• Ensuring a well-run program, responsive to participant needs.
  • Maintaining a commitment to professionalism.

In addition to the guidelines set for the CDA designation, the National Child Care Association also offers a National Administration Credential. Recent college graduates may voluntarily obtain this credential, which can qualify job seekers for positions at larger child care centers or in nationwide day care corporations.

Certification for Business Educators

Although corporate trainers do not require state or federal licenses, many trainers and coaches have bound together to provide voluntary certification to expert members. Many businesses respond more favorably to hiring solo practitioners when they can show they adhere to industry standards of ethics and education requirements.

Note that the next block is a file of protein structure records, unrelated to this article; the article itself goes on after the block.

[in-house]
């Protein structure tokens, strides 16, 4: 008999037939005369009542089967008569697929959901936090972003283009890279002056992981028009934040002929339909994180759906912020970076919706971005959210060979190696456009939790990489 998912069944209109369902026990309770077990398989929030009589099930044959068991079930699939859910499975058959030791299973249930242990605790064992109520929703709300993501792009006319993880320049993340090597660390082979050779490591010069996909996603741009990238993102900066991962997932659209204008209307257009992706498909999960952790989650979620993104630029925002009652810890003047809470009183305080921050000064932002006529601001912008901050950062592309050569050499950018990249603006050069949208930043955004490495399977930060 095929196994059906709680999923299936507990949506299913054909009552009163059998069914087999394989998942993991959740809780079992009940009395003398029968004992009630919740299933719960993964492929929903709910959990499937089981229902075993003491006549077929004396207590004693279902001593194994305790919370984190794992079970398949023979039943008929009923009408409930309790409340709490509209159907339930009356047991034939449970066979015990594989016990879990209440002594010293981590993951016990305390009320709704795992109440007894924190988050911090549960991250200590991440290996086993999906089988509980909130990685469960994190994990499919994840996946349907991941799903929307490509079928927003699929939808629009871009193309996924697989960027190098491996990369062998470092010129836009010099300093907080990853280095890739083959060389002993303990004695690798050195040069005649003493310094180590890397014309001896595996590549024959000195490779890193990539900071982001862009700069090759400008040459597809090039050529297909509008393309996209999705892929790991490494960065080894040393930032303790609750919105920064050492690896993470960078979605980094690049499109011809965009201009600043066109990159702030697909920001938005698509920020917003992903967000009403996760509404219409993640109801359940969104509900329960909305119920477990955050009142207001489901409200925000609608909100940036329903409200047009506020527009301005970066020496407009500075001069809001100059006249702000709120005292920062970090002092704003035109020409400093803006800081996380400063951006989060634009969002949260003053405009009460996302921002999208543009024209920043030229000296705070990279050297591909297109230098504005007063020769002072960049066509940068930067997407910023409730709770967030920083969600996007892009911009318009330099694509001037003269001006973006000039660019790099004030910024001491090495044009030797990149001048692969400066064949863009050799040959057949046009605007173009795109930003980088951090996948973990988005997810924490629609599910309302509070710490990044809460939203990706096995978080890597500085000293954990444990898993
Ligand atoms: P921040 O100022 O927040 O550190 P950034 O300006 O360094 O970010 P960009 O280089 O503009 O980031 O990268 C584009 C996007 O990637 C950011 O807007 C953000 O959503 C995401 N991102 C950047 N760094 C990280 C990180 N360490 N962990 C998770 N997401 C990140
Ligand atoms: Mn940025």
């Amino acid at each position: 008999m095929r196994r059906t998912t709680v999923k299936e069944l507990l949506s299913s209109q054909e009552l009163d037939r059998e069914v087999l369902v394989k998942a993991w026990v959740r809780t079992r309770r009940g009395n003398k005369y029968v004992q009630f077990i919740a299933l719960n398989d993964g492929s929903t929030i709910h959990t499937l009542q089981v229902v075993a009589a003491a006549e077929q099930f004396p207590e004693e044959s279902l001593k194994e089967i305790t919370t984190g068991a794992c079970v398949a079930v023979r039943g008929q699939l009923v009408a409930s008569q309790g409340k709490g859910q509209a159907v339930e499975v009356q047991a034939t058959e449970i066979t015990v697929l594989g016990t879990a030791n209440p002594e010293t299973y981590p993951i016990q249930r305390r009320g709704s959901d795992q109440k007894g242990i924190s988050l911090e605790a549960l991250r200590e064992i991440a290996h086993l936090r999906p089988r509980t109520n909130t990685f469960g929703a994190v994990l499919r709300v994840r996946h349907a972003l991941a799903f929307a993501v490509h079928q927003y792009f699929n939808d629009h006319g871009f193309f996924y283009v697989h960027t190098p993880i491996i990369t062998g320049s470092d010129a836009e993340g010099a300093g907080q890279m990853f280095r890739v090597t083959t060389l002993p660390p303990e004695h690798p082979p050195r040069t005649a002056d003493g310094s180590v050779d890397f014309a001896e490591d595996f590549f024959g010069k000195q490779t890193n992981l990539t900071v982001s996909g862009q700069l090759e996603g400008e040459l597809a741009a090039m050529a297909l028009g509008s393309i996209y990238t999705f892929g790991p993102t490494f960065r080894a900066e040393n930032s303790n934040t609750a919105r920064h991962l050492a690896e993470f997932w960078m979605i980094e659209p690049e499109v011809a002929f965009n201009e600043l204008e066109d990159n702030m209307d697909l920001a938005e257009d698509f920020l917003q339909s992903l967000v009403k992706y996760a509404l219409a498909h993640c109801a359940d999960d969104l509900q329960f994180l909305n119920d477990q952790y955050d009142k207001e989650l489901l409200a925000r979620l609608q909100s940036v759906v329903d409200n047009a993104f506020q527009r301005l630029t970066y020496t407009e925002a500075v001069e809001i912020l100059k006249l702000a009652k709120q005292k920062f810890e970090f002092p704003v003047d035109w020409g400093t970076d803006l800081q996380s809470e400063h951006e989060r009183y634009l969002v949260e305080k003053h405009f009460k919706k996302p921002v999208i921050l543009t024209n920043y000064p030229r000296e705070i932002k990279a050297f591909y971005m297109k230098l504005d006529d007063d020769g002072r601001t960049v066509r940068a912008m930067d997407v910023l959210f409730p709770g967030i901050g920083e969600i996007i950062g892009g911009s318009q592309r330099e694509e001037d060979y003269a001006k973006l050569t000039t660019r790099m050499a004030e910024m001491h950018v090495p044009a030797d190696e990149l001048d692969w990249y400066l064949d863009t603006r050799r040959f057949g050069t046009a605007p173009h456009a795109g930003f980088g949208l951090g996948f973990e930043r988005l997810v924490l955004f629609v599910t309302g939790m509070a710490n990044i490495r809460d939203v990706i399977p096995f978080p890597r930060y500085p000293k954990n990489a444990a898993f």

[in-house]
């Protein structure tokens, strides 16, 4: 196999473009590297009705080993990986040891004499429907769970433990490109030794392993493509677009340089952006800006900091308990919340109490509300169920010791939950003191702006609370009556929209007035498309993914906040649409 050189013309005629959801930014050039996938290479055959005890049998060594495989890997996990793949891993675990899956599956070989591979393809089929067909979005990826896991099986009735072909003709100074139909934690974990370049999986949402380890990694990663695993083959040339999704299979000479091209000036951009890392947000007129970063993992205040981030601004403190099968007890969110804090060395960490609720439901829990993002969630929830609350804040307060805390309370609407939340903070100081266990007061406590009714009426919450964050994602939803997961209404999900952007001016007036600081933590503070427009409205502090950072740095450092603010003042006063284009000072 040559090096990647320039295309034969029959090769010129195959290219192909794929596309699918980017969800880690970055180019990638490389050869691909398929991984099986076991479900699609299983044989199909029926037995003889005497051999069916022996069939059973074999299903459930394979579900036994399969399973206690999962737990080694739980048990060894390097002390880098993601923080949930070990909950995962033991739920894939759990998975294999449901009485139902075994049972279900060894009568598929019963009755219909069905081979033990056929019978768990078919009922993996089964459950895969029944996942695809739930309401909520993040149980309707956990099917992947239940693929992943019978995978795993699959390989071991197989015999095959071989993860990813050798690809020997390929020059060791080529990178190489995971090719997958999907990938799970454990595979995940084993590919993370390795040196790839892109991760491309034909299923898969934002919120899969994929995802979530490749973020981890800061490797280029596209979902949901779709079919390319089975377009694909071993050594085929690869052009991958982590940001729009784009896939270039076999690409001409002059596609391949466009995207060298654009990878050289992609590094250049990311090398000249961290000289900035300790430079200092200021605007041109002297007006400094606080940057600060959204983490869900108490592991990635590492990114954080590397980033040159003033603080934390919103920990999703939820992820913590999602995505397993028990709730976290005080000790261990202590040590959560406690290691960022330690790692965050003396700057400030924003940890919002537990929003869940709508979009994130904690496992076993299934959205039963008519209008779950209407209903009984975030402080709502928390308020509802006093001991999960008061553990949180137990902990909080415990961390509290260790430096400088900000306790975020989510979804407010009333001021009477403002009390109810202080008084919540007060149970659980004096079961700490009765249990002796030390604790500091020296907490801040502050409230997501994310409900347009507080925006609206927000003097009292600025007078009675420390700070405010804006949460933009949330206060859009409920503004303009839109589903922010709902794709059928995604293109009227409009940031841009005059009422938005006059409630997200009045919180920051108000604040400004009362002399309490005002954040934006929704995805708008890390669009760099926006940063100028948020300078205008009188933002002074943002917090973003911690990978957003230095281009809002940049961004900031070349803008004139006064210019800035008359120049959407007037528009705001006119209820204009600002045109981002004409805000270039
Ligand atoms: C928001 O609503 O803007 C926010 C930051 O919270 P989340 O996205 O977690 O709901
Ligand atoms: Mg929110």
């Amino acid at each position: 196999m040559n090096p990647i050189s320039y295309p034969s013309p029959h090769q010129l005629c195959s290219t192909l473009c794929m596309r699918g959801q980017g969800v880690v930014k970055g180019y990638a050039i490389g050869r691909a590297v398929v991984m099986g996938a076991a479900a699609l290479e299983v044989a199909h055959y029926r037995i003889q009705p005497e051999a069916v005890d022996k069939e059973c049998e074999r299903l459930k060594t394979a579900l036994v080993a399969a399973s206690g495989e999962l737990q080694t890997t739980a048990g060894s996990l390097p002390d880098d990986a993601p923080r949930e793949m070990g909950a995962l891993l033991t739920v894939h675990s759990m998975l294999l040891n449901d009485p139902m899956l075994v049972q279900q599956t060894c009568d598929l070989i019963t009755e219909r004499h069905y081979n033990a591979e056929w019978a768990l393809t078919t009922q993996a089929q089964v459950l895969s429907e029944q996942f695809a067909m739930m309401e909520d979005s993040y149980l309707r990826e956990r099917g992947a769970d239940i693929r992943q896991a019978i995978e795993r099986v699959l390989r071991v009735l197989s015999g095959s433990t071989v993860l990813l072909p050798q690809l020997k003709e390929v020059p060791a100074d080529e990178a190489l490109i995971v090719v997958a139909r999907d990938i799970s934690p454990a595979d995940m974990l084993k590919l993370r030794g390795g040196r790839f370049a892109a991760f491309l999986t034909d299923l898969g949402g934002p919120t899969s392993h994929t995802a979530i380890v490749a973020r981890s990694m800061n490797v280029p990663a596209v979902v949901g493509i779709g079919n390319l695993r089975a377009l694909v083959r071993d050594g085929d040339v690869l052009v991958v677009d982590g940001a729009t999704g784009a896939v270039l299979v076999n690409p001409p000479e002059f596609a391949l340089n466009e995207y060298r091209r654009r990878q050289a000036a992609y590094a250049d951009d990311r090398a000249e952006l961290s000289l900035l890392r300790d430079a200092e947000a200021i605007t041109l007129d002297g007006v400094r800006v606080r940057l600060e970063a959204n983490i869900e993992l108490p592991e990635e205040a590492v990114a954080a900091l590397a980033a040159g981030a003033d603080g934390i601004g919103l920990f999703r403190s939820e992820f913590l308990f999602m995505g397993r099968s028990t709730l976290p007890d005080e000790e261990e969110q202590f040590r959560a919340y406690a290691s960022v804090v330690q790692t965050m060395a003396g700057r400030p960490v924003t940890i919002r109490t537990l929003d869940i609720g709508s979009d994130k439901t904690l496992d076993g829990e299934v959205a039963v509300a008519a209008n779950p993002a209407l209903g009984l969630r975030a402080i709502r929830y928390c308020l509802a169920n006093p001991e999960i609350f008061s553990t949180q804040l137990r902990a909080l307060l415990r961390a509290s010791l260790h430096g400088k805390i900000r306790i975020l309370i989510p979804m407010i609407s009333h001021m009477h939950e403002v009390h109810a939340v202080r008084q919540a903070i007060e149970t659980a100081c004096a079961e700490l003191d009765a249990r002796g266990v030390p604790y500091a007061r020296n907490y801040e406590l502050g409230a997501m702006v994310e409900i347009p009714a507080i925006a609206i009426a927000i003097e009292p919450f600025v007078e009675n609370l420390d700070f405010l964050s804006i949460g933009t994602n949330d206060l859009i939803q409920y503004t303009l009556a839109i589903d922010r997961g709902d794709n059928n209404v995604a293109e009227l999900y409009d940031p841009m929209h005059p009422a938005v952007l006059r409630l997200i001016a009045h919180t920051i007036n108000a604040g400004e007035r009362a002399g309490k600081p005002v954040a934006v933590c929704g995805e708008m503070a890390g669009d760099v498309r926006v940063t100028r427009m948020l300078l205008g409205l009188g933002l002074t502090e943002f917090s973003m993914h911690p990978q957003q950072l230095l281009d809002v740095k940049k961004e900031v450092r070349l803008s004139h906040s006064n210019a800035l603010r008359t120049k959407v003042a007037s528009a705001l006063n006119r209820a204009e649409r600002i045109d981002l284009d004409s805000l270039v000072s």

Coaching and business education groups like the International Coach Federation can validate a business educator's formal training, along with the amount of on-the-job experience they have gained over the course of their career. As with other educational leaders, coaches and trainers must keep their certifications current by participating in ongoing professional development activities, like continuing education courses or association conferences.

Other Associations and Certification Bodies

  • Council of Chief State School Officers
  • Interstate Consortium on School Leadership
  • National Policy Board for Educational Administration
  • National Association of Secondary School Principals
  • American Society for Training & Development
  • Society for Human Resource Development